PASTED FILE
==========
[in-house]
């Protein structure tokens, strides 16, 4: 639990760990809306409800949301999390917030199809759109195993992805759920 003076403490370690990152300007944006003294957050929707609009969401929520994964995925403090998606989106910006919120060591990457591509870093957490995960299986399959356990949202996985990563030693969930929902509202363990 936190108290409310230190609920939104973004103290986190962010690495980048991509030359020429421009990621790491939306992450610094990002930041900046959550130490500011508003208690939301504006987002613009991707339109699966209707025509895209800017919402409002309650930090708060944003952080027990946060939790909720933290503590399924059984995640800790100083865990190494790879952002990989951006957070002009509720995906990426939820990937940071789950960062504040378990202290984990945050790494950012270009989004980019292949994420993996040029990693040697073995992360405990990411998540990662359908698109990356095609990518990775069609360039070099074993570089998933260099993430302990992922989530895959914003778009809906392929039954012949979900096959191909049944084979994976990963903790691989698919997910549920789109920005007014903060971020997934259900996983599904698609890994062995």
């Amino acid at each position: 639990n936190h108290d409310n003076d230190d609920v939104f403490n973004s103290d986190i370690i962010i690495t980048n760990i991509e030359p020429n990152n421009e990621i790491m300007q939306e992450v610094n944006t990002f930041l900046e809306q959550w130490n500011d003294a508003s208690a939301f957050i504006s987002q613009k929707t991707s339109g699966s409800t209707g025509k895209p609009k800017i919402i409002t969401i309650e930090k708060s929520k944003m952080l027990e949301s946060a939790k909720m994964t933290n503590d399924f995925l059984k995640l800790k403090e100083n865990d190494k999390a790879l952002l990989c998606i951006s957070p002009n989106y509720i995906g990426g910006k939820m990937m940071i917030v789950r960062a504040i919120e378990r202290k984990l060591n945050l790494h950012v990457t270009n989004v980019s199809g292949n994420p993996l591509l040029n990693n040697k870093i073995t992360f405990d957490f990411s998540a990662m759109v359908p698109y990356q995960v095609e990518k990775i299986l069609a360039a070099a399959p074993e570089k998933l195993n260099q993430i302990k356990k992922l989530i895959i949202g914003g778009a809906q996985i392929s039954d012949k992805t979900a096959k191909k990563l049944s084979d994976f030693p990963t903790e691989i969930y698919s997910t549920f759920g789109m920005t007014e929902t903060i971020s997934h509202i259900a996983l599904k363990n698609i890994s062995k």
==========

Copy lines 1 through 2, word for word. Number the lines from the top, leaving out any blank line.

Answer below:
[in-house]
């Protein structure tokens, strides 16, 4: 639990760990809306409800949301999390917030199809759109195993992805759920 003076403490370690990152300007944006003294957050929707609009969401929520994964995925403090998606989106910006919120060591990457591509870093957490995960299986399959356990949202996985990563030693969930929902509202363990 936190108290409310230190609920939104973004103290986190962010690495980048991509030359020429421009990621790491939306992450610094990002930041900046959550130490500011508003208690939301504006987002613009991707339109699966209707025509895209800017919402409002309650930090708060944003952080027990946060939790909720933290503590399924059984995640800790100083865990190494790879952002990989951006957070002009509720995906990426939820990937940071789950960062504040378990202290984990945050790494950012270009989004980019292949994420993996040029990693040697073995992360405990990411998540990662359908698109990356095609990518990775069609360039070099074993570089998933260099993430302990992922989530895959914003778009809906392929039954012949979900096959191909049944084979994976990963903790691989698919997910549920789109920005007014903060971020997934259900996983599904698609890994062995």